Source – Records of the municipality

In 1812, the Netherlands had more than 1,100 different municipalities. Since then, many have merged so we have about 350 left. See the Gemeentegeschiedenis website for an overview of all the municipalities that ever existed.

Each of these municipalities created a wide range of records. Typical categories include:

  • Records created by mayors, aldermen, municipal council, such as minutes of meetings, correspondence, municipal reports
  • Various departments within the municipality
  • Personnel (civil servants, public school teachers, etc.)
  • Property owned by the municipality, such as the town hall, schools
  • Finances, including taxes
  • Residents (population registers)
  • Health and sanitation
  • Safety and police
  • Water management
  • Economy (including permits)
  • Welfare
  • Education
  • Defense (including militia records)

Typically, only the most popular of these records can be found online. The rest is available in the reading room of the local or regional archives, or can be ordered via scanning-on-demand.

Fragment of the Midwolda Head Tax records from 1901, showing a baker, carpenter, shopkeeper, butcher, farmer, and teacher, with their estimated income.

About Yvette Hoitink

Yvette Hoitink, CG®, QG™ is a professional genealogist in the Netherlands. She holds the Certified Genealogist credential from the Board for Certification of Genealogists and has a post-graduate diploma in Family and Local History from the University of Dundee. She has been doing genealogy for over 30 years and helps people from across the world find their ancestors in the Netherlands. Read about Yvette's professional genealogy services.


  1. Matthew Newbold says

    Awesome website!! This makes understanding the composition of cities in the Netherlands so much easier.
    Thanks for sharing.

  2. Tina Stuber says

    My first efforts in researching Dutch research have been a bit intensive with name variations and learning Patronymics as well as a bit of the Dutch language. I am impressed at how easy yet difficult it can be at times. Your tips and recommendations have really made the difference! Thank you!
    I have arrived at a possible dead-end-and an intriguing puzzle:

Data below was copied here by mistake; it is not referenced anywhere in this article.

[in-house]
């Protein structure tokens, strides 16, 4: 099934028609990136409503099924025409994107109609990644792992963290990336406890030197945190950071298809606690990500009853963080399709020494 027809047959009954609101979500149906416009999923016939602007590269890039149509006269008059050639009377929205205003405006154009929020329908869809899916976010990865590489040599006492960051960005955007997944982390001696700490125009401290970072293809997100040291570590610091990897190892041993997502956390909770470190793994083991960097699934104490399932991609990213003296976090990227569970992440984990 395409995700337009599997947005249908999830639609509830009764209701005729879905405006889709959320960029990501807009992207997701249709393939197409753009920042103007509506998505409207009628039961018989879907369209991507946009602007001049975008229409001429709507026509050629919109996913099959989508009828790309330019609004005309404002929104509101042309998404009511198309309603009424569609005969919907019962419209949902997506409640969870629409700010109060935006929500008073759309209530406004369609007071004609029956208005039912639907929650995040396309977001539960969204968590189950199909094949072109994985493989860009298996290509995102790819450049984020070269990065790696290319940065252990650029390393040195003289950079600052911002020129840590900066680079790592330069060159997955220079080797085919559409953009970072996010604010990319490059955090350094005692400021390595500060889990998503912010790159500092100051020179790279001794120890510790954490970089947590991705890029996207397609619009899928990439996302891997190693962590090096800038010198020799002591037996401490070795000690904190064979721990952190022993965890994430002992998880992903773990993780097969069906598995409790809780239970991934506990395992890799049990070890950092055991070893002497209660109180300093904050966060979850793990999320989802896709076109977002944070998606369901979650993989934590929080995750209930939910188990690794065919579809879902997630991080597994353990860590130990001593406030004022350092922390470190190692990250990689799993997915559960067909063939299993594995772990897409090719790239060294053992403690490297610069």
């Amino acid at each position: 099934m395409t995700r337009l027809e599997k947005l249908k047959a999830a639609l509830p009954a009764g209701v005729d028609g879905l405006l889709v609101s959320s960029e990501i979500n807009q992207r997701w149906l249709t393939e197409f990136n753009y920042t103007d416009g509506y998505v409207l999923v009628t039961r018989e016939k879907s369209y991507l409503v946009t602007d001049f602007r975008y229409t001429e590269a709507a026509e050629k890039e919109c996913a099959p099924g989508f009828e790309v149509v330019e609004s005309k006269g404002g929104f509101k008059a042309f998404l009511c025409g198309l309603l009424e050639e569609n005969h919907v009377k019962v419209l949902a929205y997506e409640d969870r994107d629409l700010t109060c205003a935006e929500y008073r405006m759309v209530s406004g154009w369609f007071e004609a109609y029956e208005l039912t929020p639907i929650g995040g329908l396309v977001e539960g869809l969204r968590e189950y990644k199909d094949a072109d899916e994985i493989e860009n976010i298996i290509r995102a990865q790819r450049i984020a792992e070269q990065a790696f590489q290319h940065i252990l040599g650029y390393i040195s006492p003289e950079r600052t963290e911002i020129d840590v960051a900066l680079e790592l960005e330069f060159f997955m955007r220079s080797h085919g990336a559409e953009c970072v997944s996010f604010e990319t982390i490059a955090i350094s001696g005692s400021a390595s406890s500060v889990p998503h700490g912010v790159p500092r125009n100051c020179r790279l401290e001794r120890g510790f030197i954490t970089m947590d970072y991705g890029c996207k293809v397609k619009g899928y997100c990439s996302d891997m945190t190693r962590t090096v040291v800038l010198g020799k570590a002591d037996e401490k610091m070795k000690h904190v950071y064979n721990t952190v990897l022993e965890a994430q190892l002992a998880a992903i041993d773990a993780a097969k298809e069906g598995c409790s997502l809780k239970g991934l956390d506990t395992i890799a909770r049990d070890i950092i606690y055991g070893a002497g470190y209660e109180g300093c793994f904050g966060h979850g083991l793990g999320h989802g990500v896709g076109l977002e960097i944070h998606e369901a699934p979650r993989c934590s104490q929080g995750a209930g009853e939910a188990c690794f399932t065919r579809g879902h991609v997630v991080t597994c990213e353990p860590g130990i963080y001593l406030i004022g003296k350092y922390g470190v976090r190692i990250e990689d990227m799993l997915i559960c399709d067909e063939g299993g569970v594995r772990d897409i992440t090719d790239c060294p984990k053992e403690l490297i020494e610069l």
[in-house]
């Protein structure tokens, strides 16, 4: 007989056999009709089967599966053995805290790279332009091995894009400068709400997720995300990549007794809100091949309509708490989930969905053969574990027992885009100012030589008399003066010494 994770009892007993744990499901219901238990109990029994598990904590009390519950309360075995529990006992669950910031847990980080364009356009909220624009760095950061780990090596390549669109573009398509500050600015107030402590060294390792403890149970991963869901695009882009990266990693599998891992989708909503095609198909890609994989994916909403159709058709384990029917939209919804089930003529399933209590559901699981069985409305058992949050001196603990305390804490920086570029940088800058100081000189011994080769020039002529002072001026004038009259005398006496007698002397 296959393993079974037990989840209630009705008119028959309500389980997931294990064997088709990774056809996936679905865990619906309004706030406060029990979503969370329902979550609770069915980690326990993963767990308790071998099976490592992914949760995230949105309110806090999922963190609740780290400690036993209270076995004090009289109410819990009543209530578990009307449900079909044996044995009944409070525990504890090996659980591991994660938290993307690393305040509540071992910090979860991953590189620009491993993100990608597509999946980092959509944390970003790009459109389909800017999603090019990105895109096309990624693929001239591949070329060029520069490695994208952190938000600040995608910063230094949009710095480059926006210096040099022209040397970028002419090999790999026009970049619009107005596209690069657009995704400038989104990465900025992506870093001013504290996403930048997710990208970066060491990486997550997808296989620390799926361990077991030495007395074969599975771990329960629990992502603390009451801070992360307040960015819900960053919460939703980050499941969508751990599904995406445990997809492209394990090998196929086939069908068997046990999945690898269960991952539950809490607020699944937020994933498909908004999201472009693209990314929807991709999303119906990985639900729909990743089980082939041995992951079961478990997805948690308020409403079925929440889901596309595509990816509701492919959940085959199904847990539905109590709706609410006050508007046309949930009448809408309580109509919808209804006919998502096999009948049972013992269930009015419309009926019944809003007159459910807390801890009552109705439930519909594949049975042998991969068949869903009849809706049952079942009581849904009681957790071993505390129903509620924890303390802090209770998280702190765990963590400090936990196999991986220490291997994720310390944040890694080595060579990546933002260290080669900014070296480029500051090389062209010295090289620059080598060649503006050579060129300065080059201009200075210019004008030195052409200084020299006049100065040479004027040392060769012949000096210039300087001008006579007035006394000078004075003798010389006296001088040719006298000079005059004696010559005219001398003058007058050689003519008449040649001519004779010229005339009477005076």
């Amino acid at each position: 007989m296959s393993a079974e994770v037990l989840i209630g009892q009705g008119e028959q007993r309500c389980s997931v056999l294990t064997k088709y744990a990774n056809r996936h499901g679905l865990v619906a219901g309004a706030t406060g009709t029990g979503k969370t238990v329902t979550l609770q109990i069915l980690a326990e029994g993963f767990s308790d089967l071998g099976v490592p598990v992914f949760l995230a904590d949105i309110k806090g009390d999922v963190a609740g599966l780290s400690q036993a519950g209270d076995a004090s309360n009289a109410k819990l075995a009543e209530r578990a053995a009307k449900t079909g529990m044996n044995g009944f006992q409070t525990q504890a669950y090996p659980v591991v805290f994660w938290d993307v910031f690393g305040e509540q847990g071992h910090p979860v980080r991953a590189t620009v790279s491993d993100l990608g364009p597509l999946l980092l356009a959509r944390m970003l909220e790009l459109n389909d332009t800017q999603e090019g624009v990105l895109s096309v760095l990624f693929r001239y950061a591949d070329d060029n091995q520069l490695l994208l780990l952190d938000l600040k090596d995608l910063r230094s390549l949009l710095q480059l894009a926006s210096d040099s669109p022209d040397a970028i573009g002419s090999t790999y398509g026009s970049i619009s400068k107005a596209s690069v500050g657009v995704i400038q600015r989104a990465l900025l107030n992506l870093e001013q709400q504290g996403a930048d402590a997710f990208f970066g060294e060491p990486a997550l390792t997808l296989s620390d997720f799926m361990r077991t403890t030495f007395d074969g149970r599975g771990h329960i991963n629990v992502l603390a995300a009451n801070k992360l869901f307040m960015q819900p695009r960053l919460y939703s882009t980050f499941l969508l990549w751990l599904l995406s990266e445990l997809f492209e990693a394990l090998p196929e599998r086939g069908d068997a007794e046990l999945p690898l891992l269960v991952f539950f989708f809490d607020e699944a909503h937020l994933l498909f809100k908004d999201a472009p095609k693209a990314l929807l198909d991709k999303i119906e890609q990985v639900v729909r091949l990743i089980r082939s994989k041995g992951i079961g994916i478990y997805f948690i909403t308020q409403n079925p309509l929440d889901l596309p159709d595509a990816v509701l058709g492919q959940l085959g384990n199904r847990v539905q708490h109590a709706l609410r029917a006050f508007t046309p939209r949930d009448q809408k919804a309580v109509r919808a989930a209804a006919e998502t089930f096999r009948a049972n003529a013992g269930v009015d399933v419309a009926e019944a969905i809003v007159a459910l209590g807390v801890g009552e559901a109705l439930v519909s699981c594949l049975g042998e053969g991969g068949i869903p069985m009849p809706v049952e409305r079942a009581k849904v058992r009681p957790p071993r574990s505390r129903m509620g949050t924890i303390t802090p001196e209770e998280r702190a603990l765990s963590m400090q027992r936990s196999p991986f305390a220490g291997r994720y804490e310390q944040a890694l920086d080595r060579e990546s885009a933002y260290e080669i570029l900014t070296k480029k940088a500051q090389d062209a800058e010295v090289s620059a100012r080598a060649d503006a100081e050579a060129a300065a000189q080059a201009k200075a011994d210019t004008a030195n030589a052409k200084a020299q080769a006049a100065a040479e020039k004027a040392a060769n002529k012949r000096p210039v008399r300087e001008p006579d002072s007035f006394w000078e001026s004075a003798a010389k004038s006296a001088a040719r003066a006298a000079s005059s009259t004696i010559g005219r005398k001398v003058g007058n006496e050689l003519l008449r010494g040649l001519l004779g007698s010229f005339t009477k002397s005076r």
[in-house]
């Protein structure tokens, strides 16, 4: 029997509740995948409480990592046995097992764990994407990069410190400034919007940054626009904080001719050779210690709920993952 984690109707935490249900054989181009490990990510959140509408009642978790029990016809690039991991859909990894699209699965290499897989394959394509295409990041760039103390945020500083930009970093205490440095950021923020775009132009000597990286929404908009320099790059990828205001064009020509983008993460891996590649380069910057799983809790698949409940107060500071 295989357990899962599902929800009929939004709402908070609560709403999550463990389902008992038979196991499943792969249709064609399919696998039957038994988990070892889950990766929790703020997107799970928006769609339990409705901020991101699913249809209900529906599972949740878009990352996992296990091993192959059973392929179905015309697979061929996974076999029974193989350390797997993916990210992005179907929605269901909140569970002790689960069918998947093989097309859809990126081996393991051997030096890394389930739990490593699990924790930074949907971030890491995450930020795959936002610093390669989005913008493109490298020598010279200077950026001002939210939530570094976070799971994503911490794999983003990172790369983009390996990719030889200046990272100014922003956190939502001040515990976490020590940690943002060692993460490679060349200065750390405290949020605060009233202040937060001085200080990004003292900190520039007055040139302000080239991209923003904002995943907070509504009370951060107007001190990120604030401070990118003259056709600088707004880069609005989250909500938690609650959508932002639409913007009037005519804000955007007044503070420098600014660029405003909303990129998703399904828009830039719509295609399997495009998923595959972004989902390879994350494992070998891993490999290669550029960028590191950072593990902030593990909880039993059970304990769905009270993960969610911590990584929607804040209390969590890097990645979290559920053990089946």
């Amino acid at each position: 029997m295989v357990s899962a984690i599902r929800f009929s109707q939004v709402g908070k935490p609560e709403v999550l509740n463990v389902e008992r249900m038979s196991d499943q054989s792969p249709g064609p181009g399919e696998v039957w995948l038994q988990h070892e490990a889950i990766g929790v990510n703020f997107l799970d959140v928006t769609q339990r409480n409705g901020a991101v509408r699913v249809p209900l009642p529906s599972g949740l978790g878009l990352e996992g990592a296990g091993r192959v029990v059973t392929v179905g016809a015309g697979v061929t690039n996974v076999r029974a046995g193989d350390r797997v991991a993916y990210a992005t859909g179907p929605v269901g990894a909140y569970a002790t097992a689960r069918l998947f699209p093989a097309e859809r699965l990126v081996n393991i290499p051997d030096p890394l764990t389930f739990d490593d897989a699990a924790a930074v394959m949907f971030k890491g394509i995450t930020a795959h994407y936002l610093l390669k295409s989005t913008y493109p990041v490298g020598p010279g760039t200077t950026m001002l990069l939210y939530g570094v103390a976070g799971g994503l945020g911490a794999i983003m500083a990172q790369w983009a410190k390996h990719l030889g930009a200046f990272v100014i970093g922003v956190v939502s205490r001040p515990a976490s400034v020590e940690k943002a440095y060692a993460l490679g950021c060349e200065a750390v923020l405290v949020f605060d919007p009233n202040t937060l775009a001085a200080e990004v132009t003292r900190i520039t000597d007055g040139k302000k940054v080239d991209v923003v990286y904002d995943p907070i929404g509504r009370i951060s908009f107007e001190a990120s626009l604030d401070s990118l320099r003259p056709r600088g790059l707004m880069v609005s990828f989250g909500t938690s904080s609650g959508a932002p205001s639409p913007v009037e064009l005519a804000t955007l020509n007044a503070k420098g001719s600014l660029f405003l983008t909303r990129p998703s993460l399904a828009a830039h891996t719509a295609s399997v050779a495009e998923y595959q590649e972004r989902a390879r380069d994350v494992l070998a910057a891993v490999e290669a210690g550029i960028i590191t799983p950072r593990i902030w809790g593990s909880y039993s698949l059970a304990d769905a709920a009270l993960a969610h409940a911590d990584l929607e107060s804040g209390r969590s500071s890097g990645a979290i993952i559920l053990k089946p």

I have an ancestor, Leendert Janse Moermond.
    Using WieWasWie as the main source:
    Leendert Janse Moermond, [baptized 22 Dec 1715-died bet 1754-1759]
    married Jakoba de Vos [1722-1752] in 1742 and, after Jakoba’s death,
    married Maria Oostakkers [abt 1725-??] in 1752.
    Maria Oostakker [as spelled in banns] – the widow of Leendert Moermond – married Jan Holland [abt 1735?] on 23 Nov 1759.
    The dead-end: Leendert’s date of death:
    I can estimate Leendert’s death as between 1754 [daughter Leena Leenderse Moermond born 13 Dec 1754] and the marriage of his widow, Maria, in November 1759. As yet, I can find no record to narrow this.
    The puzzle: Maria Oostakkers had twin daughters, Adriana and Christine, who were born on 30 Dec 1759, both baptized with the surname Holland, with Jan Holland listed as the father.
    The dilemma: Maria Oostakker married Jan Holland on 23 Nov 1759. The twins were born 30 Dec 1759.
    Are the twins Jan Holland’s illegitimate children?
    Did Leendert Moermond die in 1759 and his pregnant widow Maria remarry in Nov 1759 and give birth to the twin daughters of her late husband and give them her new husband’s surname?
    I have another Moermond who immigrated to the U.S. and remarried after his wife’s death to a widow with seven children. In one census her children are listed under Schoenmaker (with spelling variations) – the name of their father. In subsequent censuses and other records, they are listed with the surname Moermond. One stepson’s marriage even indicates my ancestor Moermond as the father, with no mention of his biological father, Schoenmaker.
    These two ancestors have me wondering about adoption and multiple marriages in the Netherlands. How are they handled? What is the custom in the Netherlands with the naming of children from a previous marriage? Do the children automatically take the new surname? Are there records certifying the name changes? What of a pregnant widow? Does the child, when born, carry its father’s name or the stepfather’s?
    I apologize for the length but wanted to provide the facts I have already tracked down.
    Thank you again for your expertise!

Leave a Reply to Matthew Newbold Cancel reply